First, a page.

5.5. Partial Molar Quantities
Partial Molar quantities are required to deal with open
systems
, i.e., systems that
permit mass transfer between themselves and surroundings.
Consider an open
system with
n
1
moles of component 1,
n
2
moles of component 2,
n
3
moles of component 3, etc.
.
We would write the free energy change
dG
for
such a system as
dG
=
æ
è
¹
G
¹
P
ö
ø
T
,
n
1
,
n
2,.
..
dP
+
æ
è
¹
G
¹
T
ö
ø
P
,
n
1
,
n
2,.
..
dT
+
æ
è
ç
¹
G
¹
n
1
ö
ø
÷
P
,
T
,,
n
2,.
..
dn
1
+
...
=
VdP
−
SdT
+
G
1
dn
1
+
G
2
dn
2
+
...
In the second equality, the quantities
G
1
,
G
2
, etc.
. are called
partial molar free
energies
.
Similarly, we may define partial molar volumes, partial molar
enthalpies, internal energies, and entropies:
V
1
=
æ
è
ç
¹
V
¹
n
1
ö
ø
÷
P
,
T
,,
n
2,.
..
;
H
1
=
æ
è
ç
¹
H
¹
n
1
ö
ø
÷
P
,
T
,,
n
2,.
..
;etc
Because of their great importance in the thermodynamics of solutions, we discuss
partial molar volumes and partial molar free energies further.
Partial Molar Volume:
The total volume of a solution of, say, two miscible liquids is given by
(5.33)
V
=
n
1
V
1
+
n
2
V
2
.
The units of partial molar volumes are the same as molar volumes.
The
relationship between the two, i.e., partial molar volume and the molar volume is a
subtle but important one.
±
In the case of ideal solutions, the partial molar volume of each component will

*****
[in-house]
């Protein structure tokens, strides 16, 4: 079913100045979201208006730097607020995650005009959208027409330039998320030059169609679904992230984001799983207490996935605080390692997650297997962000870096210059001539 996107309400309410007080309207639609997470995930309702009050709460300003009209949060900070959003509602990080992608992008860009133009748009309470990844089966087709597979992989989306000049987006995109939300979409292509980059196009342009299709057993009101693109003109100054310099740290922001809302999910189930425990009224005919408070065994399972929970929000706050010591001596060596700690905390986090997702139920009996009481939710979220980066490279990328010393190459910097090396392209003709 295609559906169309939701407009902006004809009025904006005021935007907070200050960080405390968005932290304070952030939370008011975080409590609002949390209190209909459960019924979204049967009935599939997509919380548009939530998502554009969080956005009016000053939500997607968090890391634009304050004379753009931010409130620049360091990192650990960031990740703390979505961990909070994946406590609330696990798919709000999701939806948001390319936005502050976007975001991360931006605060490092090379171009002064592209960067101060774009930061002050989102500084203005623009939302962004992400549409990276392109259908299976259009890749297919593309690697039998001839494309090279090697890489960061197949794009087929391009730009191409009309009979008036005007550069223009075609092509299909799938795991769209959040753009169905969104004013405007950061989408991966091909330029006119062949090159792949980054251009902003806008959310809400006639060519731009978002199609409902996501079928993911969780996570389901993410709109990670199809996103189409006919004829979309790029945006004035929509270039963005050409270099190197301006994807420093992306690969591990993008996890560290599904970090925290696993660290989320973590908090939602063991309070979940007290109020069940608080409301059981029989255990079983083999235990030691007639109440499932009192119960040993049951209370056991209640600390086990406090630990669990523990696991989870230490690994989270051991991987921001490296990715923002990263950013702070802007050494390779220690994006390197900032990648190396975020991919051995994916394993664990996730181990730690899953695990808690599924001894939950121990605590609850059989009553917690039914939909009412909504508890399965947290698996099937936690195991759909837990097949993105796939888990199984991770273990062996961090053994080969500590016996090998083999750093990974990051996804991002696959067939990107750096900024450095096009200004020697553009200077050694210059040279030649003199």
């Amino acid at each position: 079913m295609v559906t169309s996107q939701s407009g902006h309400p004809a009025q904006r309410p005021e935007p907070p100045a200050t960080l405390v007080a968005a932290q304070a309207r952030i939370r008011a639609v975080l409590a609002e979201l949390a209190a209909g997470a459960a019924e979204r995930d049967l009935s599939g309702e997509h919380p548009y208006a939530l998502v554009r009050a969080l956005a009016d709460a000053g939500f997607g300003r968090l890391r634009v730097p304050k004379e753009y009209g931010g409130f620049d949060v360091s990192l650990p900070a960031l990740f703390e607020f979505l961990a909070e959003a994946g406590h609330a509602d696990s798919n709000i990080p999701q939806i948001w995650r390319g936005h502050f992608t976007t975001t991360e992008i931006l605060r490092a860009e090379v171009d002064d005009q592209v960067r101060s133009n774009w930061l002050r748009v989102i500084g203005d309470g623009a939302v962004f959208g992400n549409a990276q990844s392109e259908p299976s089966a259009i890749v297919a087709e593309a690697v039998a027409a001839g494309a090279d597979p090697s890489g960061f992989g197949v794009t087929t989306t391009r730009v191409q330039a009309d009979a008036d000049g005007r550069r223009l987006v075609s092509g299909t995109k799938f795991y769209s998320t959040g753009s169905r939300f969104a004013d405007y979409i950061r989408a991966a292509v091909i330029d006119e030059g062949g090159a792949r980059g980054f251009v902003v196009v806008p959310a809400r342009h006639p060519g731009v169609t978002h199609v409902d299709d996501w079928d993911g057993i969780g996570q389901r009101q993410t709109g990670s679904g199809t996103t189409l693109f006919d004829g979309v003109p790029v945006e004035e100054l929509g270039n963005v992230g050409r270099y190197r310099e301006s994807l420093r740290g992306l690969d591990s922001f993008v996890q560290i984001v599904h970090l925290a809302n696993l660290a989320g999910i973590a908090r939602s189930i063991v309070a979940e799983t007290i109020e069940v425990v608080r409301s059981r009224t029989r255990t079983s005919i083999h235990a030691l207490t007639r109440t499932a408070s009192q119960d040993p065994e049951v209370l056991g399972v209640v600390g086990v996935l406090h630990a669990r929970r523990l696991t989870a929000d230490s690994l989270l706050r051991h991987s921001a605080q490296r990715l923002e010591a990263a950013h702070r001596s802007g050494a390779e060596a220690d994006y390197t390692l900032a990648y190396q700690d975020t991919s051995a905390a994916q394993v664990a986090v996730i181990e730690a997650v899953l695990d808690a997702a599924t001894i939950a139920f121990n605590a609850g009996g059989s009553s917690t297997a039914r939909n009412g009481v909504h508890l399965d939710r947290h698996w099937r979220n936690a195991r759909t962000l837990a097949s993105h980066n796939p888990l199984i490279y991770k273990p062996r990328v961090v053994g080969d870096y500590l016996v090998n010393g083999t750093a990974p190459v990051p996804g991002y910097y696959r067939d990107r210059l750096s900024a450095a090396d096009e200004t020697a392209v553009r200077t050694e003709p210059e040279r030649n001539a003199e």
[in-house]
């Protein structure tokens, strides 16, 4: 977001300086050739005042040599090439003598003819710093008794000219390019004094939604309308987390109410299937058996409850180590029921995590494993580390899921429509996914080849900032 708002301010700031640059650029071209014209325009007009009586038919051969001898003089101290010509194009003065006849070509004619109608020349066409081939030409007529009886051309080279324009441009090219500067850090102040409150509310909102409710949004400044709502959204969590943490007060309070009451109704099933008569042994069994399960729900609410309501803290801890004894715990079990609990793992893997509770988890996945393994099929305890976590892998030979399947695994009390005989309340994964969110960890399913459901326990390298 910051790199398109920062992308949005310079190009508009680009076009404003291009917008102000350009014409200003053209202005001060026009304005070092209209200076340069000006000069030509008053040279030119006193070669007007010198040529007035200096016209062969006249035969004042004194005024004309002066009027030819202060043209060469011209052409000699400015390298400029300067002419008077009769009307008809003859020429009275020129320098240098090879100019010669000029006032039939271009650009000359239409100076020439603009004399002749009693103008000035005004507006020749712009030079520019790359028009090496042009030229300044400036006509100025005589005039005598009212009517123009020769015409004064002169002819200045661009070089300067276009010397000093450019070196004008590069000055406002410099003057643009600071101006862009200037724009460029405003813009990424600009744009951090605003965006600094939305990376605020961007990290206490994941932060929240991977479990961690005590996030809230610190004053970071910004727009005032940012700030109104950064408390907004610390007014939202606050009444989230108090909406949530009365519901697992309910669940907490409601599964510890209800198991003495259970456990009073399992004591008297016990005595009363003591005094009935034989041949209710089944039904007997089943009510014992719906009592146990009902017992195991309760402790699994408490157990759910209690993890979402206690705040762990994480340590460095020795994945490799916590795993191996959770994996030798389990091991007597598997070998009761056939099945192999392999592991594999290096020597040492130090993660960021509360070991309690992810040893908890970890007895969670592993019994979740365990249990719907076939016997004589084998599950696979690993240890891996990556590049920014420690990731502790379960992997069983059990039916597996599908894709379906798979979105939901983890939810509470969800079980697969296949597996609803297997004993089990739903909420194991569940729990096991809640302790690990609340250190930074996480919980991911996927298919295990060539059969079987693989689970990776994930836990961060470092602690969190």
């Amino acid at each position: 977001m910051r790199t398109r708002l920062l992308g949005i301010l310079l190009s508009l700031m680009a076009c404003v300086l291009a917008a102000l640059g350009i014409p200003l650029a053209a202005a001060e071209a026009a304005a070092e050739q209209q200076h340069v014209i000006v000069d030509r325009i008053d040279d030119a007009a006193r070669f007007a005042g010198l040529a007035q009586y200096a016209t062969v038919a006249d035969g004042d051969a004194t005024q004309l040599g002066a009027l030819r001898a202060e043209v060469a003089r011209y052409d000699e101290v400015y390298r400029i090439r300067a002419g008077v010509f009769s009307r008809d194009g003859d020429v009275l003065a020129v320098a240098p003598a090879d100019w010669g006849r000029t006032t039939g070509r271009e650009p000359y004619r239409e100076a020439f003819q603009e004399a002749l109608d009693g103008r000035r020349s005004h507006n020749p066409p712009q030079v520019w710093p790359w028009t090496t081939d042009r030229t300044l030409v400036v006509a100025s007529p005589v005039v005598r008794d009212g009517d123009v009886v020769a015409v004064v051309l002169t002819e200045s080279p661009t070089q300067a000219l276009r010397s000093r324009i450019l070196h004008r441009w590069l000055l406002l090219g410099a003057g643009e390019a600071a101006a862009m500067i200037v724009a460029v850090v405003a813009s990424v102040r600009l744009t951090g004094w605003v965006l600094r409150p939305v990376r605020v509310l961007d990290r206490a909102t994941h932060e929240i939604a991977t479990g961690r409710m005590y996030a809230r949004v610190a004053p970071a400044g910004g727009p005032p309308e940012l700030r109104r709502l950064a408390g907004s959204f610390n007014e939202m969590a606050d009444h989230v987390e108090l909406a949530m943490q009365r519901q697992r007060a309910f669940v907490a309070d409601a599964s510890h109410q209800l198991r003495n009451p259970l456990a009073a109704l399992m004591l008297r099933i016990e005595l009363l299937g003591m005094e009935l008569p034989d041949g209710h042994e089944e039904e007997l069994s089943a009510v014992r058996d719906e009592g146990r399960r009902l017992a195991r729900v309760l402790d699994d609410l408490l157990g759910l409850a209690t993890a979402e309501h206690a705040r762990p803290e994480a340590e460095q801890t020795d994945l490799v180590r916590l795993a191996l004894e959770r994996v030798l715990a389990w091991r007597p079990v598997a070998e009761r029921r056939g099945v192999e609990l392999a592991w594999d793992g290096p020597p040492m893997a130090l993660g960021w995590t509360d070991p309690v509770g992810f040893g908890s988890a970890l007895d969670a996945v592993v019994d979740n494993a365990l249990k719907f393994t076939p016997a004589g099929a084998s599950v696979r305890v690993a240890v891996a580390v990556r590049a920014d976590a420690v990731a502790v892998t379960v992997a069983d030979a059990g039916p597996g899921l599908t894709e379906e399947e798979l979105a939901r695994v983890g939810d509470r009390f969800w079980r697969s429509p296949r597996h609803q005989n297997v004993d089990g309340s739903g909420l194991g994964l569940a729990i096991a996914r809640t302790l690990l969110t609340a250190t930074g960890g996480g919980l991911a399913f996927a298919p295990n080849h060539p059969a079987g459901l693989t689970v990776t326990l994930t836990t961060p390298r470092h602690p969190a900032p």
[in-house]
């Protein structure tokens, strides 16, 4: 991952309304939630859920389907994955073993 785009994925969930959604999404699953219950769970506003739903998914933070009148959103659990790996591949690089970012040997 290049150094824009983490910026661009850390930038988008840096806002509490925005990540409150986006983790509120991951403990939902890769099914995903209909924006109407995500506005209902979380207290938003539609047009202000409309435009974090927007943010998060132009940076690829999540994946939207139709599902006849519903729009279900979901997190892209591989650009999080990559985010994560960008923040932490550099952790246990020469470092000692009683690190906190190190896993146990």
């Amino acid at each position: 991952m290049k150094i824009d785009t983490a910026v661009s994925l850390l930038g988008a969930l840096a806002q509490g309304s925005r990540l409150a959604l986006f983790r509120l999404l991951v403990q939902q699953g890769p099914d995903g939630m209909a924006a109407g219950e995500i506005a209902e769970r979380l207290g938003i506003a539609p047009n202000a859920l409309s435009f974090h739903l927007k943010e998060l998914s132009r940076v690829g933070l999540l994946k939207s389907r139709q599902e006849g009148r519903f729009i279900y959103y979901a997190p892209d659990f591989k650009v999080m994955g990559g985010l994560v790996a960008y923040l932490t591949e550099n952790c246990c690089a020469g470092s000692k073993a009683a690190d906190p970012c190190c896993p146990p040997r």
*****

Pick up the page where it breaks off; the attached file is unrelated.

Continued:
be identical to the molar volume of the pure substance in the absence of the
other component.
±
However, in the case of nonideal solutions, the presence of the second
component has a measurable influence on the molar volume of the first
component and vice versa.
Therefore, in general,
V
1
!
V
1
±
and
V
2
!
V
2
±
.
The standard state for defining partial molar quantities is a 1
molal
solution, i.e., a
solution that contains 1 mol of the substance in 1.0 kg of solvent.
This preview has intentionally blurred sections. Sign up to view the full version.
View Full DocumentPhysical Interpretation of partial molar quantities:
It may appear that there is something ¬ quite right± about the following two
equations:
V
=
n
1
V
1
+
n
2
V
2
, where
V
1
=
æ
è
ç
¹
V
¹
n
1
ö
ø
÷
P
,
T
,
n
2
,and
V
2
=
æ
è
ç
¹
V
¹
n
2
ö
ø
÷
P
,
T
,
n
1
.
Based on what we have seen so far, the first equation should be
which is simply another application of the chain rule in partial
dV
=
V
1
dn
1
+
V
2
dn
2
,
differentiation.
This is the end of the preview.
Sign up
to
access the rest of the document.
 Fall '09
 Physical chemistry, Thermodynamics, Mole, pH, Colligative properties, RHS, KF, Raoult, è Aø

Click to edit the document details